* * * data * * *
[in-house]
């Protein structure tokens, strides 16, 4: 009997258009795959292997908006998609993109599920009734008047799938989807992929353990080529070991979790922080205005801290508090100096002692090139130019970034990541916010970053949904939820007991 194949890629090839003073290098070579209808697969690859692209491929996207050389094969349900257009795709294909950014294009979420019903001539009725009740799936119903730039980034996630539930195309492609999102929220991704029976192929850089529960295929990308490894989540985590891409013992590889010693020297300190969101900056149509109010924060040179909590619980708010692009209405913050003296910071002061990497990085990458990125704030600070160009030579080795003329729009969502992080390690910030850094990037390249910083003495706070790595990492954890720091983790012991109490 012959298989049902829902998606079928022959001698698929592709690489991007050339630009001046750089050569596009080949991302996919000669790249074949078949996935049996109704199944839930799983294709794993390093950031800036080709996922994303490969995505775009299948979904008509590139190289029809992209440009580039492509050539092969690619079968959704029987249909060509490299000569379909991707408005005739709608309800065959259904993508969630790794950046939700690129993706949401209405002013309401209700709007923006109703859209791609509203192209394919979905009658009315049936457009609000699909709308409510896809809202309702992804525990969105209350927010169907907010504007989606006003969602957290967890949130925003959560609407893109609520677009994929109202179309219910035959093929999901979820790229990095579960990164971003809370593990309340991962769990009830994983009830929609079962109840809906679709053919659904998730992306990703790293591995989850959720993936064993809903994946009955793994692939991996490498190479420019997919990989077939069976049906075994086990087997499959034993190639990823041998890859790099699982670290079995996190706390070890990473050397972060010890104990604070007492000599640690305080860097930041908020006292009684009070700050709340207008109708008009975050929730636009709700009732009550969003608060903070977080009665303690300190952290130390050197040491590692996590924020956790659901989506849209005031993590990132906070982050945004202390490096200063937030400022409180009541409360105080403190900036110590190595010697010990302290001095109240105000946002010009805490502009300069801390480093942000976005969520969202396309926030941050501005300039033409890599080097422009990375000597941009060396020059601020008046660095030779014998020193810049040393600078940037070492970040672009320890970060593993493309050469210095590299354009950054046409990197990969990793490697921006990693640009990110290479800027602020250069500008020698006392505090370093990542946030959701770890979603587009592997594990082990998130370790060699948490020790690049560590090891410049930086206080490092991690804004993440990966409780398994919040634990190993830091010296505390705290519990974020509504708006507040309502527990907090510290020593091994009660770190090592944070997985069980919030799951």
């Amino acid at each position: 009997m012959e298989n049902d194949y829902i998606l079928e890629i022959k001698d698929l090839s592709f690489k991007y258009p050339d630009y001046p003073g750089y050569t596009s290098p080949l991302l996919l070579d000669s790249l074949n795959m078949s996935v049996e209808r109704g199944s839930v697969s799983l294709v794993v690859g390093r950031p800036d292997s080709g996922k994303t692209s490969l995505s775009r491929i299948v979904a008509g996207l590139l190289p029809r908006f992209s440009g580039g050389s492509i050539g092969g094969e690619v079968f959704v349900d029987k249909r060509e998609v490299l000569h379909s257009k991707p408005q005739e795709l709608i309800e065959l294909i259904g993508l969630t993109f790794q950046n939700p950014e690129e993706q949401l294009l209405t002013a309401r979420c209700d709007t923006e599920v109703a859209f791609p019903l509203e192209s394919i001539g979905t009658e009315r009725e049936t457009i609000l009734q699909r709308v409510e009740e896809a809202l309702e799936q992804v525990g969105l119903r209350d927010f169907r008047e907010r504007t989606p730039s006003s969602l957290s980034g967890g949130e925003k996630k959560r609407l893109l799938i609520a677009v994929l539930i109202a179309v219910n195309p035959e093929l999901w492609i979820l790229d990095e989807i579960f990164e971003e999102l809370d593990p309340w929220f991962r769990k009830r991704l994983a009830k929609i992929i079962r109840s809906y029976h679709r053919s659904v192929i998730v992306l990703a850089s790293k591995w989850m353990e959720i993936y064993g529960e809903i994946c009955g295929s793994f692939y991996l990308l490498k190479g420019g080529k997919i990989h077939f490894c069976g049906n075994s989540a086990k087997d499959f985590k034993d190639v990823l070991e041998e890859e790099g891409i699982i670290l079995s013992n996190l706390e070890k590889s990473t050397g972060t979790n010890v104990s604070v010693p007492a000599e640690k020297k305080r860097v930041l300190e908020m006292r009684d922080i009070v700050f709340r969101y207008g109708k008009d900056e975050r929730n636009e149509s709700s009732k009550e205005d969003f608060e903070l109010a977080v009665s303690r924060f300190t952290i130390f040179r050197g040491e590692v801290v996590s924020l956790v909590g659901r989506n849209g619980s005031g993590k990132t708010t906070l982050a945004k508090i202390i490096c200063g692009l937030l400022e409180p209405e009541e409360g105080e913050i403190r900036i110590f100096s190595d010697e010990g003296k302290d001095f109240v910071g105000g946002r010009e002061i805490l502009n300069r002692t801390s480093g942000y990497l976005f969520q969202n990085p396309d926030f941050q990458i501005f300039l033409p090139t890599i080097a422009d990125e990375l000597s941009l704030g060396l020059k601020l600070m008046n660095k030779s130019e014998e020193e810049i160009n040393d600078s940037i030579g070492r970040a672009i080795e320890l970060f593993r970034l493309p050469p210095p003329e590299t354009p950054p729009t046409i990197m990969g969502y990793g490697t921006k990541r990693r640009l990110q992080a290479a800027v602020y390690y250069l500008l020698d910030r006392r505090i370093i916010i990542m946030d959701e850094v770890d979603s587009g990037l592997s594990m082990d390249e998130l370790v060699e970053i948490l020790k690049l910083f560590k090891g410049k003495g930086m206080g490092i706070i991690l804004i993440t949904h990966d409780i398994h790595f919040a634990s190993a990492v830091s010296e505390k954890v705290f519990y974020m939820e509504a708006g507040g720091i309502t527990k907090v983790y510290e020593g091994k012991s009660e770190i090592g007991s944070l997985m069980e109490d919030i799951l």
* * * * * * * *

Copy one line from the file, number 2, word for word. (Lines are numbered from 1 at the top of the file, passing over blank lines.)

């Protein structure tokens, strides 16, 4: 009997258009795959292997908006998609993109599920009734008047799938989807992929353990080529070991979790922080205005801290508090100096002692090139130019970034990541916010970053949904939820007991 194949890629090839003073290098070579209808697969690859692209491929996207050389094969349900257009795709294909950014294009979420019903001539009725009740799936119903730039980034996630539930195309492609999102929220991704029976192929850089529960295929990308490894989540985590891409013992590889010693020297300190969101900056149509109010924060040179909590619980708010692009209405913050003296910071002061990497990085990458990125704030600070160009030579080795003329729009969502992080390690910030850094990037390249910083003495706070790595990492954890720091983790012991109490 012959298989049902829902998606079928022959001698698929592709690489991007050339630009001046750089050569596009080949991302996919000669790249074949078949996935049996109704199944839930799983294709794993390093950031800036080709996922994303490969995505775009299948979904008509590139190289029809992209440009580039492509050539092969690619079968959704029987249909060509490299000569379909991707408005005739709608309800065959259904993508969630790794950046939700690129993706949401209405002013309401209700709007923006109703859209791609509203192209394919979905009658009315049936457009609000699909709308409510896809809202309702992804525990969105209350927010169907907010504007989606006003969602957290967890949130925003959560609407893109609520677009994929109202179309219910035959093929999901979820790229990095579960990164971003809370593990309340991962769990009830994983009830929609079962109840809906679709053919659904998730992306990703790293591995989850959720993936064993809903994946009955793994692939991996490498190479420019997919990989077939069976049906075994086990087997499959034993190639990823041998890859790099699982670290079995996190706390070890990473050397972060010890104990604070007492000599640690305080860097930041908020006292009684009070700050709340207008109708008009975050929730636009709700009732009550969003608060903070977080009665303690300190952290130390050197040491590692996590924020956790659901989506849209005031993590990132906070982050945004202390490096200063937030400022409180009541409360105080403190900036110590190595010697010990302290001095109240105000946002010009805490502009300069801390480093942000976005969520969202396309926030941050501005300039033409890599080097422009990375000597941009060396020059601020008046660095030779014998020193810049040393600078940037070492970040672009320890970060593993493309050469210095590299354009950054046409990197990969990793490697921006990693640009990110290479800027602020250069500008020698006392505090370093990542946030959701770890979603587009592997594990082990998130370790060699948490020790690049560590090891410049930086206080490092991690804004993440990966409780398994919040634990190993830091010296505390705290519990974020509504708006507040309502527990907090510290020593091994009660770190090592944070997985069980919030799951």